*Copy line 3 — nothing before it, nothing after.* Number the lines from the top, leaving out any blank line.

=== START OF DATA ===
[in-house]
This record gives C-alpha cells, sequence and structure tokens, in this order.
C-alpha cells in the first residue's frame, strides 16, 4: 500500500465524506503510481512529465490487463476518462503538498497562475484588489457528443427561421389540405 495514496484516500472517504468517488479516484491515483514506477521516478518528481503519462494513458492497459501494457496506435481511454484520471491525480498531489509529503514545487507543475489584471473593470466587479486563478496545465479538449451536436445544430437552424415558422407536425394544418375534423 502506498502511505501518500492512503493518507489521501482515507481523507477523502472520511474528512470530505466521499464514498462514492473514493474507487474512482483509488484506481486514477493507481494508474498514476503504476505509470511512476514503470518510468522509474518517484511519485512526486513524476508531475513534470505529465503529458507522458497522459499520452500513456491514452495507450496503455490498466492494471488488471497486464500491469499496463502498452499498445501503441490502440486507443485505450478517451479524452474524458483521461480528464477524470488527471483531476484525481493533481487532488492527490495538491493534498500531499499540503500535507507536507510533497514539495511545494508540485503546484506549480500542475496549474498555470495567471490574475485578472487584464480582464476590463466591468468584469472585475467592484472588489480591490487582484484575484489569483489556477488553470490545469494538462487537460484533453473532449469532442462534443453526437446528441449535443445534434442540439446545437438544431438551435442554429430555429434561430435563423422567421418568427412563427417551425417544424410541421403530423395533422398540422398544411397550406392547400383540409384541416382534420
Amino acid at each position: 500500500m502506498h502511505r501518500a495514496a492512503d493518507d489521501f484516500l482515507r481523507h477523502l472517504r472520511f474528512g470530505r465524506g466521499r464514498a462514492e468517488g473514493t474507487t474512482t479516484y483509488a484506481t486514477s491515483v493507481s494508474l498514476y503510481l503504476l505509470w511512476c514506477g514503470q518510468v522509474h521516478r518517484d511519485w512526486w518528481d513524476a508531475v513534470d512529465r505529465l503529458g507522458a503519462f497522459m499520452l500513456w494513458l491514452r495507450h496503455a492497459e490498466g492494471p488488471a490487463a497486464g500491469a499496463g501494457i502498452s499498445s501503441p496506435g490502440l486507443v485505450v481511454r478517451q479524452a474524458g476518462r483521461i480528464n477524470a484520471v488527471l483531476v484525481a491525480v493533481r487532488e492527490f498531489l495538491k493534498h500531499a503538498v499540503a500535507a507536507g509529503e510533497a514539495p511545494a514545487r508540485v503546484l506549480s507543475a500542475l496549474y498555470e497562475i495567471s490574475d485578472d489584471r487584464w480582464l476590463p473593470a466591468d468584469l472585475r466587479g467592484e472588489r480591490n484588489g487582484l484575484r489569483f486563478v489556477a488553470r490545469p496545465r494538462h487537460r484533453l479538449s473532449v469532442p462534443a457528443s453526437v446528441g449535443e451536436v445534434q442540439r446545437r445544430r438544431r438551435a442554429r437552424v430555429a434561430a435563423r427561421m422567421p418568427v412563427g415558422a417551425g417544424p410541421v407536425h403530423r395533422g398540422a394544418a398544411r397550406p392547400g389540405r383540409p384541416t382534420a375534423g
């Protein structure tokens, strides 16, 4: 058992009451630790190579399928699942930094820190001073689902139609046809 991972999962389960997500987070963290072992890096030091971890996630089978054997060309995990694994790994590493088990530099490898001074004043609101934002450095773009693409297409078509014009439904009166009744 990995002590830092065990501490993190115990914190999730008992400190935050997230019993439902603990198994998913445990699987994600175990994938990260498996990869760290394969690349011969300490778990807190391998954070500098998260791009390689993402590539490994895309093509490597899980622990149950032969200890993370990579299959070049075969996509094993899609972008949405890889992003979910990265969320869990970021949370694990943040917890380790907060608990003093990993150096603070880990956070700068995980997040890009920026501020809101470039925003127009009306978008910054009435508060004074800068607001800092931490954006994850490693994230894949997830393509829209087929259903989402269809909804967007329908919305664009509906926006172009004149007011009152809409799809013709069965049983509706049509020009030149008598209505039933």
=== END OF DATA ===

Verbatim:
C-alpha cells in the first residue's frame, strides 16, 4: 500500500465524506503510481512529465490487463476518462503538498497562475484588489457528443427561421389540405 495514496484516500472517504468517488479516484491515483514506477521516478518528481503519462494513458492497459501494457496506435481511454484520471491525480498531489509529503514545487507543475489584471473593470466587479486563478496545465479538449451536436445544430437552424415558422407536425394544418375534423 502506498502511505501518500492512503493518507489521501482515507481523507477523502472520511474528512470530505466521499464514498462514492473514493474507487474512482483509488484506481486514477493507481494508474498514476503504476505509470511512476514503470518510468522509474518517484511519485512526486513524476508531475513534470505529465503529458507522458497522459499520452500513456491514452495507450496503455490498466492494471488488471497486464500491469499496463502498452499498445501503441490502440486507443485505450478517451479524452474524458483521461480528464477524470488527471483531476484525481493533481487532488492527490495538491493534498500531499499540503500535507507536507510533497514539495511545494508540485503546484506549480500542475496549474498555470495567471490574475485578472487584464480582464476590463466591468468584469472585475467592484472588489480591490487582484484575484489569483489556477488553470490545469494538462487537460484533453473532449469532442462534443453526437446528441449535443445534434442540439446545437438544431438551435442554429430555429434561430435563423422567421418568427412563427417551425417544424410541421403530423395533422398540422398544411397550406392547400383540409384541416382534420